Jodi’s Story

Jodi, a special education teacher in Chicago, was shocked to learn she had stage four lung cancer. She was even more shocked to learn that it had spread to various parts of her body, including her brain.

Jodi immediately met with an oncologist who was very somber and offered a negative prognosis. Though she was not in the habit of seeking second opinions in healthcare, Jodi knew right away she needed a fresh set of eyes on her case.

It was a good thing she followed that hunch. Her next oncologist tested her tumor for biomarkers to see if she had any gene changes that were causing her cancer to grow. She tested positive for EGFR exon 21, which meant she could start taking a targeted therapy pill to help control her cancer, including the lesions in her brain.

Brain metastases, sometimes called brain mets, occur when cancer cells spread from their original site, in this case the lung, to the brain. Brain metastases may form one or more tumors in the brain. Another type of brain mets is called leptomeningeal disease (LMD) which is when the cancer cells spread to the fluid around the brain instead of the brain tissue itself.

Sharon’s Story

Sharon was diagnosed with lung cancer in 2015. She had radiation and surgery to treat her cancer and by the end of June, she was dancing at her son’s wedding. Later that summer, Sharon started experiencing dizziness, headaches, loss of balance and confusion. In December it was confirmed that her lung cancer had spread to the brain. Sharon’s doctor jumped into action and in short order she had surgery to remove some lesions in her brain that were causing her symptoms. After she healed, several other spots on her brain were treated with focused radiation. Sharon receives brain scans on a regular basis to make sure any new spots receive prompt attention with radiation. So far, Sharon is doing great and feeling good.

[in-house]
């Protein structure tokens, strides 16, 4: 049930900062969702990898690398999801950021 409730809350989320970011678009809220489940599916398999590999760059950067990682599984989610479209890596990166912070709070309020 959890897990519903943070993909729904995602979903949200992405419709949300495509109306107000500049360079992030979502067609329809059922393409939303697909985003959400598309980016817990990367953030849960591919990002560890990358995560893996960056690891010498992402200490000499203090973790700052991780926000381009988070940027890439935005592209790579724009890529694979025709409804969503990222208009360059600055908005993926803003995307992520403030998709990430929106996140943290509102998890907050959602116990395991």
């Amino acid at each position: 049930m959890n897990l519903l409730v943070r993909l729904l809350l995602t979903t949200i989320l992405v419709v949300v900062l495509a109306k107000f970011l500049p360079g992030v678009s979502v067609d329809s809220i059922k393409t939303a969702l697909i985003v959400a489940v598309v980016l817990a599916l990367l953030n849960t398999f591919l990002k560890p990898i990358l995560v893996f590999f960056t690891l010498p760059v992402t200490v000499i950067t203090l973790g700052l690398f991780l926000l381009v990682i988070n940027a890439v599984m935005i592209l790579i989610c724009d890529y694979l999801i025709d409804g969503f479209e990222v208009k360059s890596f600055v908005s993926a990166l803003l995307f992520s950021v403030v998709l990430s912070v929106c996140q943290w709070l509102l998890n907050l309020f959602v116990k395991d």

The Future

Where once a diagnosis of cancer that had spread to the brain was very concerning, there are now several treatment options not only to control the cancer but to alleviate symptoms. Sharon and Jodi are proof that you can live well after a diagnosis of brain mets. Their stories highlight some important points all lung cancer patients should consider.

  1. Don’t be afraid to ask for a second opinion. Choose a physician you trust and with whom you can communicate well.
  2. Some lung cancers can be treated with targeted therapy pills. Knowing if you have a biomarker that is driving your cancer is an important part of treatment decision making. Talk to your doctor about comprehensive biomarker testing.
  3. Speak up if you are experiencing any new symptoms. If a symptom, like a headache, comes and goes occasionally it is unlikely to be related to cancer. But if you are experiencing ongoing symptoms, talk with your doctor right away.
  4. Brain surgery and radiation might sound scary but advances in technology have allowed people to recover well from these treatments. Discuss any concerns with your doctor.

Sharon and Jodi share their stories so other patients know that rather than panic, they can advocate for themselves to receive the best care possible. If you are concerned about brain mets, talk with your doctor about what to expect and learn more at Lung.org/brain-mets.

Support for this project is provided by Regeneron and Sanofi Genzyme.

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